Ascent, The (1977)

Review #1,226

Director:  Larisa Shepitko
Cast:  Boris Plotnikov, Vladimir Gostyukhin, Sergey Yakovlev
Plot:  In a freezing cold World War II winter, two pro-Soviet partisans - Sotnikov and Rybak - head off to find food for themselves and their compatriots.

Genre:  Drama / War
Awards:  Won Golden Bear, FIPRESCI Prize, OCIC Award and Interfilm Award (Berlin).
Runtime:  111min
Rating:  Unrated - ought to be PG13 for some mature themes
Source:  Mosfilm

“Then go, go on living – without a conscience.  It can be done.”

The Ascent is a masterpiece of world cinema, a rare film made available by the good guys at The Criterion Collection in their Eclipse box set of two works by Larisa Shepitko – the other one is Wings (1966).  It is also one of the finest Soviet films ever made in all of its history.  Shepitko, who died in a tragic accident in 1979 while making Proshchanie that was later completed by her husband Elem Klimov (Come and See, 1985), leaves behind a final work of harrowing power. 

Set in WWII in the Siberian winter, a group of Soviet soldiers and civilians traverse the harsh landscape while being hunted by the Nazis.  As they seek temporary refuge, two soldiers go out to find food.  Instead, they find themselves lost, freezing and starving.  I shall not say any more, except that you should see the film, and experience one of the most devastating and haunting of anti-war pictures that will knock you cold both emotionally and psychologically.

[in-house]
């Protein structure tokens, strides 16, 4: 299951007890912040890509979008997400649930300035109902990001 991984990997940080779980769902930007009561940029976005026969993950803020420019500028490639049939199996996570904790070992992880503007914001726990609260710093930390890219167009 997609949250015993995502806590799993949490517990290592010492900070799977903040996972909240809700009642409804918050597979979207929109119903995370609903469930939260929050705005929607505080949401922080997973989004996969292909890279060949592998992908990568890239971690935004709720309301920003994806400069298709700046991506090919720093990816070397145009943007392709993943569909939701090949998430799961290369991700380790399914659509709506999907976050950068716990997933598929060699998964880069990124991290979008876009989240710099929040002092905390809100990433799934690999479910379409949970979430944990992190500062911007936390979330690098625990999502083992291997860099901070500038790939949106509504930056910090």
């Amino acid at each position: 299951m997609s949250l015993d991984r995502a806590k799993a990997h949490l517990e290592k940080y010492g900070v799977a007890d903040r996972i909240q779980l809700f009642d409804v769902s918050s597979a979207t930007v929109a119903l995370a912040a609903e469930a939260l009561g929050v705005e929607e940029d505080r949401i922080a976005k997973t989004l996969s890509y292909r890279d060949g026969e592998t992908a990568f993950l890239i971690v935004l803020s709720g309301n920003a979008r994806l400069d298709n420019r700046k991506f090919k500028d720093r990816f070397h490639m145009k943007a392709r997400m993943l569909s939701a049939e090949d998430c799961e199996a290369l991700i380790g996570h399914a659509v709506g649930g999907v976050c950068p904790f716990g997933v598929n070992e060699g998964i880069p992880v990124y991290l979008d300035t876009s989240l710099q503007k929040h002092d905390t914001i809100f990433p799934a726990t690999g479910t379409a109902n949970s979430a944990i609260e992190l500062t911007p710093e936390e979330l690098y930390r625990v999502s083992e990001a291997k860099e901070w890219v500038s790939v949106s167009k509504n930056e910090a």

Boris Plotnikov and Vladimir Gostyukhin play the two soldiers Sotnikov and Rybak respectively, giving towering performances that break their characters down into two opposing camps – their ideologies at odds with each other, yet Shepitko's poetic touch makes us empathize with them, rendering a humanized shade of grey in a sea of black (bleakness) and white (coldness).  The supporting characters are also vividly realized with a heavy sense of tragedy. 

The Ascent puts you right there, as if you had traveled back in time as a silent witness to the atrocities, injustice and utter despair that characterized the war, or of any war, really.  The film's cinematic intimacy, as we watch closely but helplessly the events that unfold till its grim end, is contrasted by its overarching themes of betrayal and sacrifice, with clear allusions to Christianity.  The effect is downright haunting, its images permanently etched in the mind.

There is a sequence in The Ascent that sees Rybak pulling the injured Sotnikov in deep snow.  The camera tracks them in close-ups, their immense struggle against nature, not unlike the unforgettable scene in Come and See where the child protagonists had to wade through thick mud.  In sum, Shepitko has made a film that has grown (with more viewership) into a massive work in Soviet cinema.  Very, very highly recommended.

Verdict:  One of the most haunting and harrowing of works centering on WWII, this chilling Soviet masterpiece will knock you cold both emotionally and psychologically.


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